Increasing traffic to your site is one of the most difficult elements of blogging, but all three panellists deplored the idea of buying advertising space to this end declaring it a waste of money. Instead they advocated networking and conversing with the right people as the means by which to increase your popularity.

Rajvir Rai is a postgraduate journalism student at City University London. He can found on Twitter @R_Rai.

Online Journalism Blog: NUJ ‘New Ways to Make Journalism Pay’ conference round-up

Journalism.co.uk was still recovering from last week’s news:rewired and didn’t make it to the NUJ conference on Saturday, but we’re enjoying the round-ups elsewhere. Conrad Quilty-Harper rounds up links and comments for the Online Journalism Blog:

The NUJ’s New Ways to Make Journalism Pay conference on Saturday brought together a group of journalists and entrepreneurs who are making money through online journalism in the UK. Many of the speakers had toiled to build brands online, and those that had were now running sustainable businesses. If the future of journalism is entrepreneurial, then these speakers are evidence of it.

…and freelance journalist Ian Wylie provides a thorough report at this link…

Ben Goldacre on how blogs can be ‘more reliable’ than mainstream media

Courtesy of Conrad Quilty-Harper, of the Spalpeen blog, here’s Dr Ben Goldacre on video talking about Bad Science… in a toilet (Goldacre’s choice, apparently). With little fear of the germs, Goldacre puts the loo seat down (about halfway through) and summarizes his thoughts on sensationalised science reporting.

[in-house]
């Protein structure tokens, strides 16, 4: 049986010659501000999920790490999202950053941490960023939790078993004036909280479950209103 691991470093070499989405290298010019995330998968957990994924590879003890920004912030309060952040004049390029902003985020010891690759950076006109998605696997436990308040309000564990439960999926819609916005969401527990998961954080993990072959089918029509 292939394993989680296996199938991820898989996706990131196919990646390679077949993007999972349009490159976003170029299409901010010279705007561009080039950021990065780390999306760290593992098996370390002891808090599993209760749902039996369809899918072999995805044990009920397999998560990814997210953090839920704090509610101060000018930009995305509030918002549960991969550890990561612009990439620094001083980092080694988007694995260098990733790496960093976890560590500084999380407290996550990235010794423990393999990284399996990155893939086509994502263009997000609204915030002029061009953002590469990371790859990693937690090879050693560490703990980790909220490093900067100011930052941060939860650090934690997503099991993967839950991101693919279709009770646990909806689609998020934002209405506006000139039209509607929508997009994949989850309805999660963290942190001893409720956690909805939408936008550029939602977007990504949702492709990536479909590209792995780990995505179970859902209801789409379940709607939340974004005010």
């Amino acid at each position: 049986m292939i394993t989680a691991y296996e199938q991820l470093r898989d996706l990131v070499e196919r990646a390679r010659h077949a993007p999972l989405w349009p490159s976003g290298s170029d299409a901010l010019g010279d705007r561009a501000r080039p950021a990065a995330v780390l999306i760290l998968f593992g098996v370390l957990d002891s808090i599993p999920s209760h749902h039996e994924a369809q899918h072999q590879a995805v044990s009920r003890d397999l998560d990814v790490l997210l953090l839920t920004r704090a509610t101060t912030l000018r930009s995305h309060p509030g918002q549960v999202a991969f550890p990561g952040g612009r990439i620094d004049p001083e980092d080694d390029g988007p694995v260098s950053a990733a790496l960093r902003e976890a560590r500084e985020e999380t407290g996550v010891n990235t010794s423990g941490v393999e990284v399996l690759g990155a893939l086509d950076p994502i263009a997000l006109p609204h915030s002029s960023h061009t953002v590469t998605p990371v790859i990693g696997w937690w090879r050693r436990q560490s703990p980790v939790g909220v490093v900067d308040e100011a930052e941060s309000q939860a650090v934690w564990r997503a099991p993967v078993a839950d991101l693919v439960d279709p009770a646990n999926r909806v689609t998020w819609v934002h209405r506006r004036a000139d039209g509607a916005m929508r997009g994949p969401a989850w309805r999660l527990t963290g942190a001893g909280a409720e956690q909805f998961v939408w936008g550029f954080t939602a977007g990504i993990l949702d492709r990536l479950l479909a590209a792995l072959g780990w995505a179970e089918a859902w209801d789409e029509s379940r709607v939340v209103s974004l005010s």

Perhaps most interestingly for online journalists he airs his thought on media reliability: around the seven minute mark Goldacre says:

“…blogs are potentially more reliable than mainstream media ever was – mainly because you can check for each individual blog author, how credible they are, because bloggers link to primary resources…”

His thoughts on journalists and their deliberate disguising of sources (for example, not making it clear they’re quoting a press release) are worth a listen.

The doc’s getting about in the mainstream media too: he was on BBC Radio 4 (again) yesterday, featuring on ‘Start the Week‘.

Here’s the original Spalpeen video:


Ben Goldacre of Bad Science talks about Sensationalised Science Reporting from Conrad on Vimeo.

General secretary calls on bloggers to join NUJ

Jeremy Dear, general secretary of the NUJ, has posted a welcome to bloggers to join the union on the Guardian’s Comment is Free site.

Last month the union admitted it’s first full-time blogger, freelance Engadget writer Conrad Quilty-Harper.

In the post, Dear said the change to the union’s membership would better reflect the shape of the industry and that those questioning such decisions fail to recognise ‘the changing media landscape’.

“Bloggers may be particularly concerned that they get paid a fair deal for their work or that their copyright is protected. Many are also interested in protecting journalistic standards,” wrote Dear.

“They believe that employers should devote the same level of care and attention to a piece of work online as you would in any other part of the industry. That’s not always easy, given the scant investment in journalistic resources that too many companies are willing to make in their online operations.”

Dear added that the role of the union would remain ‘as vital as ever’ in the face of new technology and new media platforms for news.

NUJ to recruit first full-time blogger?

According to Martin Stabe, the National Union of Journalists’ London Freelance branch will tonight consider the application of Engadget freelance contributor Conrad Quilty-Harper.

Read more about all the hoops Mr Quilty-Harper has already had to jump through on his own blog here.

NUJ general secretary Jeremy Dear has already boasted on his blog that “Membership in new media was up almost 11% over the past year” and asks “Who says we’re not attracting new media workers?”

Who indeed.